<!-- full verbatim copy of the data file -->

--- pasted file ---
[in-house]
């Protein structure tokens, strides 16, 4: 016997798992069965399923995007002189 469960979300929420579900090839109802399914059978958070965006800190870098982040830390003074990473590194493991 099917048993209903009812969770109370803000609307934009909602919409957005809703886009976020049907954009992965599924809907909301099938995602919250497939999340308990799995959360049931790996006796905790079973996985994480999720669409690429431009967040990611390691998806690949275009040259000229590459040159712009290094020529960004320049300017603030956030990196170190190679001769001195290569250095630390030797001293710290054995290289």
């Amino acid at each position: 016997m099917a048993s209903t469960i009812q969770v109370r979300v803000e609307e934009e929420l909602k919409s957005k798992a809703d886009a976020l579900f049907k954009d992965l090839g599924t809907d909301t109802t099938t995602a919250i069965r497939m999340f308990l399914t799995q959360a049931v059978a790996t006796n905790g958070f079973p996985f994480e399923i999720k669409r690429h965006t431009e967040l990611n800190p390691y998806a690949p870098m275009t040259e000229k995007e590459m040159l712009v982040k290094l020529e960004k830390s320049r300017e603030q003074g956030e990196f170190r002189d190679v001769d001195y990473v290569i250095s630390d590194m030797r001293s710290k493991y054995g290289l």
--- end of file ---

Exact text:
[in-house]
């Protein structure tokens, strides 16, 4: 016997798992069965399923995007002189 469960979300929420579900090839109802399914059978958070965006800190870098982040830390003074990473590194493991 099917048993209903009812969770109370803000609307934009909602919409957005809703886009976020049907954009992965599924809907909301099938995602919250497939999340308990799995959360049931790996006796905790079973996985994480999720669409690429431009967040990611390691998806690949275009040259000229590459040159712009290094020529960004320049300017603030956030990196170190190679001769001195290569250095630390030797001293710290054995290289």
């Amino acid at each position: 016997m099917a048993s209903t469960i009812q969770v109370r979300v803000e609307e934009e929420l909602k919409s957005k798992a809703d886009a976020l579900f049907k954009d992965l090839g599924t809907d909301t109802t099938t995602a919250i069965r497939m999340f308990l399914t799995q959360a049931v059978a790996t006796n905790g958070f079973p996985f994480e399923i999720k669409r690429h965006t431009e967040l990611n800190p390691y998806a690949p870098m275009t040259e000229k995007e590459m040159l712009v982040k290094l020529e960004k830390s320049r300017e603030q003074g956030e990196f170190r002189d190679v001769d001195y990473v290569i250095s630390d590194m030797r001293s710290k493991y054995g290289l």